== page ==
EvoloPy: An Open-Source Nature-Inspired Optimization Framework in Python

As an initiative to keep an implementation of the recent nature-inspired metaheuristics as well as the classical ones in a single open source framework, we introduce EvoloPy. EvoloPy is an open source and cross-platform Python  framework that implements a wide range of metaheuristic algorithms. The goal is to take the advantage of the rapidly growing scientific community of Python and provide a set of robust optimizers as free and open source software. We believe that implementing such algorithms in Python will increase their popularity and portability among researchers and non-specialists coming from different domains. The powerful libraries and packages available in Python (such as NumPy) will make it more feasible to apply metaheuristics for solving complex problems on a much higher scale.

Our poster of EvoloPy was accepted in the ECTA conference and we recently presented it in Porto. Have a look at the paper and poster source:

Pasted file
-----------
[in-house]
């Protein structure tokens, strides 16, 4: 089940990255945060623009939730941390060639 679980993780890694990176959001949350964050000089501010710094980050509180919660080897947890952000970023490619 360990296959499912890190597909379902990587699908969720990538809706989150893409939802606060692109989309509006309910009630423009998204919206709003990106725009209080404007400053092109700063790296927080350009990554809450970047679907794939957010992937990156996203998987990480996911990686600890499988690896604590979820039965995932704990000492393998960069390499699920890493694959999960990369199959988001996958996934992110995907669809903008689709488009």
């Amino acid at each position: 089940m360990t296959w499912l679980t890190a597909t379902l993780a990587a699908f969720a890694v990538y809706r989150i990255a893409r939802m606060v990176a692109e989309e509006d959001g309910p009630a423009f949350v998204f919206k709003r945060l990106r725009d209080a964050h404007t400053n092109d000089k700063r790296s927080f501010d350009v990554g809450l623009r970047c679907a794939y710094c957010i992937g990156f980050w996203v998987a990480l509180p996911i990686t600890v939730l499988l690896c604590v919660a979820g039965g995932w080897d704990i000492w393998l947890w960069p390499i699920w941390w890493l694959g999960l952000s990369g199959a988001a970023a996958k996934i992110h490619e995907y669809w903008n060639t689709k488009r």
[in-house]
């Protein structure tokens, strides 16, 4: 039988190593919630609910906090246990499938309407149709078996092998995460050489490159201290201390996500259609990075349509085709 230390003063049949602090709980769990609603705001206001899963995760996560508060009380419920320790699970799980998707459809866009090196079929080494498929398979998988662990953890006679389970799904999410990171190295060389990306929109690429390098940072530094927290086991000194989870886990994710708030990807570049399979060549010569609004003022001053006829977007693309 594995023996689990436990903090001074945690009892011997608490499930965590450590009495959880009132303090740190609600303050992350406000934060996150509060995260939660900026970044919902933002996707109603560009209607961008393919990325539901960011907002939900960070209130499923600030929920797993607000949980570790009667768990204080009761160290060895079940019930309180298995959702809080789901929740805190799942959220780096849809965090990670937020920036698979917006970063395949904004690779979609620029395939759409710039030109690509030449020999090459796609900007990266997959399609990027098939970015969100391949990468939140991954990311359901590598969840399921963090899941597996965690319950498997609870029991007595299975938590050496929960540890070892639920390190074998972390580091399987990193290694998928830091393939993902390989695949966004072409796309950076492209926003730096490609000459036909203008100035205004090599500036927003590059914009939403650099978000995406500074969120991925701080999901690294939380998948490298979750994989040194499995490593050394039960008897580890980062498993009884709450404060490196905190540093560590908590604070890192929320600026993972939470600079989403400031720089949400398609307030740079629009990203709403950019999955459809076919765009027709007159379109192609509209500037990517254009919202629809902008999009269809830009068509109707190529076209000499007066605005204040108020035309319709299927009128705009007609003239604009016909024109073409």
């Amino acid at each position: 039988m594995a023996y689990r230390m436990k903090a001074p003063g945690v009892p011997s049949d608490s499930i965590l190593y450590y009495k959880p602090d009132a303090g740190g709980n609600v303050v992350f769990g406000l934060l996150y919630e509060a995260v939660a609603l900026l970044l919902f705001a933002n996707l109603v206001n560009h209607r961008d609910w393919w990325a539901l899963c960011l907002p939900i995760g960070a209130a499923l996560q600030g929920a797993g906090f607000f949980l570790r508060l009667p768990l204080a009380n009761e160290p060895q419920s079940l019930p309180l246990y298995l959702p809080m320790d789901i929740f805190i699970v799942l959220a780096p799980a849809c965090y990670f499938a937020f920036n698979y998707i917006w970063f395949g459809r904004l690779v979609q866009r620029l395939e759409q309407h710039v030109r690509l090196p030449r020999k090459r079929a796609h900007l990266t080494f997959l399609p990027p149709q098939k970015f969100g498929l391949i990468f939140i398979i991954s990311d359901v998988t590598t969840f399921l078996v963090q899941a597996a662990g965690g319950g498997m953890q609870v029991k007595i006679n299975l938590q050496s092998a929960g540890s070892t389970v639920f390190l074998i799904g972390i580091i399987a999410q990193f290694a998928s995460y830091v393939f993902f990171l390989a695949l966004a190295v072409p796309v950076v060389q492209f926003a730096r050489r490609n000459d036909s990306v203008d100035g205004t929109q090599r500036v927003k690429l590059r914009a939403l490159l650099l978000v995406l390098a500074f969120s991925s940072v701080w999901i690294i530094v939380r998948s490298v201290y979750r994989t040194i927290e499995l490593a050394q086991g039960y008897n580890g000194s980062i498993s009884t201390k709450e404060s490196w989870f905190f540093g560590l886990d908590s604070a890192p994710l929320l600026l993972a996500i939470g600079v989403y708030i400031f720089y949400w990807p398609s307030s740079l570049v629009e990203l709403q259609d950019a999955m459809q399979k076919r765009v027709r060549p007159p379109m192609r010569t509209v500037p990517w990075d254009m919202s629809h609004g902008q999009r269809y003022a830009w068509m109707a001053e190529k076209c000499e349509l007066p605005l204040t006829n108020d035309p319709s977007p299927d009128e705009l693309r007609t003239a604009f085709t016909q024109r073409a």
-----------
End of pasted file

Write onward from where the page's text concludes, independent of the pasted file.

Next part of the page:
Paper source: https://github.com/7ossam81/EvoloPy
Poster source: https://github.com/7ossam81/EvoloPy-poster
List of available optimizers: https://github.com/7ossam81/EvoloPy/wiki/List-of-optimizers

Thank you Python and NumPy :)

Benchmarking evolutionary algorithms

People tend to think that there is a simple way of implementing evolutionary algorithms: whatever language they’re the most familiar with, or, by default, Java or C++. So after receiving several carps from reviewers who didn’t like our use of non-conventional languages like JavaScript of Perl, we decided to test a pile of languages performing simple evolutionary operations: mutation and crossover, and also a very common benchmark, OneMax.
Our poster was accepted in the ECTA conference and we recently presented it in Porto. Have a look at the paper and poster source https://github.com/geneura-papers/2016-ea-languages-PPSN/releases/tag/v1.0ECTA that uses Knitr, and check out the poster.

Evolutionary (and other) algorithms in the cloud

The cloud is where you run your applications, but it’s also how you will design your algorithms from now on. Evolutionary algorithms are specially suited for this, and that is why I have given tutorials on how to adapt evolutionary algorithms to the cloud in PPSN and lately, when one of the keynotes dropped, an updated and abridged version at ECTA 16.
In these tutorials I make an introduction to what is the cloud and what it means: basically, create applications as loosely connected, polyglot, multi-vendor sets of different programs. Which will spawn a slew of new algorithms, starting with the pool-based evolutionary algorithm we have working on for so long.